“Many people are living in an emotional jail without realizing it.” –Virginia Satir
Anxiety, depression, tension, unhappiness, confusion, anger…these may be factors that cause us to drink and/or drug.
I was definitely a ‘self medicator;’ using alcohol and narcotic pills to try and escape uncomfortable feelings.
Finding Myself in a Prison of Addiction
When I began this self-destructive behavior, I needed just a bit to accomplish my goal. Over time, I needed more and within a few short months I was not only ingesting large quantities, I was addicted and quite sick if I tried to go without.
As it is said, “Hindsight is twenty, twenty,” yet I was so inebriated that hindsight was not available to my dying brain cells. I had willingly allowed myself to be locked into an emotional jail.
Recovery was always available to me. I continued using for a lengthy period of time, however. I was both frightened to feel and frightened to withdraw.
When I eventually found the courage to attend Alcoholics Anonymous and Narcotics Anonymous, I learned that people have many differing reasons to become sober. Personally, I realized that my addiction was destroying my family and that was enough to motivate me.
Cleaning up the Wreckage
Once sober, I began to feel again. But what to do with all those awful issues? How could I even begin to clean up the wreckage I had caused and escape this emotional jail I was in?
In one meeting I heard someone say “it took me 32 years to become such an emotional mess. I know that it will take the rest of my life to heal.” How ignorant I was to believe that all would be well overnight.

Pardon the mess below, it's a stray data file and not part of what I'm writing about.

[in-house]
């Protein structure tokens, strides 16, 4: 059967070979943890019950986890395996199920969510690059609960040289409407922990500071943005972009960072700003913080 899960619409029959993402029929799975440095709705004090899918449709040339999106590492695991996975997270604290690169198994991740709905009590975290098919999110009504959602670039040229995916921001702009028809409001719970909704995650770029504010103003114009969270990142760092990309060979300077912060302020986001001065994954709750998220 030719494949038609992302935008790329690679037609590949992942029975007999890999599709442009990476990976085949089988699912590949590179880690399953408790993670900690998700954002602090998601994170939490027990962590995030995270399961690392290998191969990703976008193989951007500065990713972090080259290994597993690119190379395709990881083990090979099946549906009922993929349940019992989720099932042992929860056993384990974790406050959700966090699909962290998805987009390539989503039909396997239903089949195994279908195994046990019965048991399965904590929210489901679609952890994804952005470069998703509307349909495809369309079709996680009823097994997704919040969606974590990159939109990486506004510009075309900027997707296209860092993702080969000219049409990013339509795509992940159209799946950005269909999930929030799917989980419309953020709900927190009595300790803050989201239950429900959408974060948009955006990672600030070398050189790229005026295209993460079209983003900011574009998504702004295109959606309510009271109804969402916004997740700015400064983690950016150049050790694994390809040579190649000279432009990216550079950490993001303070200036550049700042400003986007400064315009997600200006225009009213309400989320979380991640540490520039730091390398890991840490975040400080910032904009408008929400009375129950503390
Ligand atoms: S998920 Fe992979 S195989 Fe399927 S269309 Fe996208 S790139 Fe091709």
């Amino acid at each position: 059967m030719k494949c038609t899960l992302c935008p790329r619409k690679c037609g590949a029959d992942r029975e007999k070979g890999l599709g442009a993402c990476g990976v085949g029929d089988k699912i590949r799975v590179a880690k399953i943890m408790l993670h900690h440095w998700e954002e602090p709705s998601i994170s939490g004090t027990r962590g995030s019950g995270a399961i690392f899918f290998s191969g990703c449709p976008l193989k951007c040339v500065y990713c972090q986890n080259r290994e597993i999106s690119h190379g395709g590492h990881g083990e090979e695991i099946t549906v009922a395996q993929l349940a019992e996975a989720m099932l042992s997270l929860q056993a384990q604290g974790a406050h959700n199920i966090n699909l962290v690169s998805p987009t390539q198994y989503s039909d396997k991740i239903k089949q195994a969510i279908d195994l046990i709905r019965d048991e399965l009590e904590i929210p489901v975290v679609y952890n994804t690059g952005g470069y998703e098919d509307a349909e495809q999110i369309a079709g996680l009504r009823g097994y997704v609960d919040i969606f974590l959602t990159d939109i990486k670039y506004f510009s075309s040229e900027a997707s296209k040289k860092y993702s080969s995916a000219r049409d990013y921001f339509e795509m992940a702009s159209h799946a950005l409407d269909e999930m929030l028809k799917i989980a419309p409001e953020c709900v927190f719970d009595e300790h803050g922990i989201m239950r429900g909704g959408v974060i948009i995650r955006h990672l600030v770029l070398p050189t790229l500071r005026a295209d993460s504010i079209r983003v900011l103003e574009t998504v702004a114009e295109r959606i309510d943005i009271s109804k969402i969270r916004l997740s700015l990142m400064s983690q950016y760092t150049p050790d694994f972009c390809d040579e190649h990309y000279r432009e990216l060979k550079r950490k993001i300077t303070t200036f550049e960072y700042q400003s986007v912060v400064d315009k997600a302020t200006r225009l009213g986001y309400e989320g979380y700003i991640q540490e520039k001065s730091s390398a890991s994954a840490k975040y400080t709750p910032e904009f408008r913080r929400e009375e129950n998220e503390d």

Thankfully as time has passed, I have learned, grown and changed. It took insane amounts of effort, and at times I struggled. But I learned that we all have to struggle.
Utilizing the AA and NA programs and a counselor, I felt a bit better each passing day. I hung in. I prayed and meditated. I talked to my sponsor, attended daily meetings and read the literature. I always reminded myself that I was “not alone.”
It worked! AA and NA works!
Working my way out of the jail of addiction was not only freeing, but I found that I could function again—that I could love and be a worthy person.
It turns out that sobriety was worth every iota of discomfort I felt at the onset. I truly have no ulterior motive when I say…
“Sobriety is LIBERATING!”
Why do I believe that? Well, there are many reasons for sure. At a Narcotics Anonymous meeting that I attended recently, the topic for that evening was, ‘Benefits of Sobriety.’
As a group we decided to make a Top 10 List. I jotted down that list as we debated the many reasons to seek and maintain sobriety.
1. Sobriety reduces the chances that we will wind up in jail, institutionalized or dead
2. Our minds will feel and behave in a rational manner.
3. Our spirituality will be able to play a major role in our existence.
4. We will be positive role models for our families (including children if we are parents) and friends.
5. Others will trust us again.
6. We will be functional members of society.
7. We won’t be embarrassed by our behavior.
8. Our bodies can heal from the years of ingesting toxins.
9. We can hold a job.
10. We won’t spend our money on alcohol or drugs.
The third reason on our list seemed to have the lengthiest discussion. Spirituality was defined in myriad ways and that alone took time. We decided to ‘agree to disagree’ as to a definition of spirituality, and also as to a definition of God. Both Alcoholics Anonymous and Narcotics Anonymous state that we may use a “God of our understanding.”
If I were to ponder and write my own personal list, I would begin with Number 2 – clarity of mind. My years of sobriety have shown me not only how incredibly important that is, but that clarity of mind encompasses my emotional and psychological well being as well as my intellectual resources. (I could NEVER write this piece while drunk or high, for an example.)
I suppose that, had we the time, we could easily come up with another 100 reasons as to the benefits of being sober. But if I had to sum it all up with just one reason, it would be this:
Sobriety is liberating.
Thanks to sobriety, I’m no longer in prison. And that’s enough for me!
Author: Katie H. is a writer, recovering addict, and mother based in Connecticut.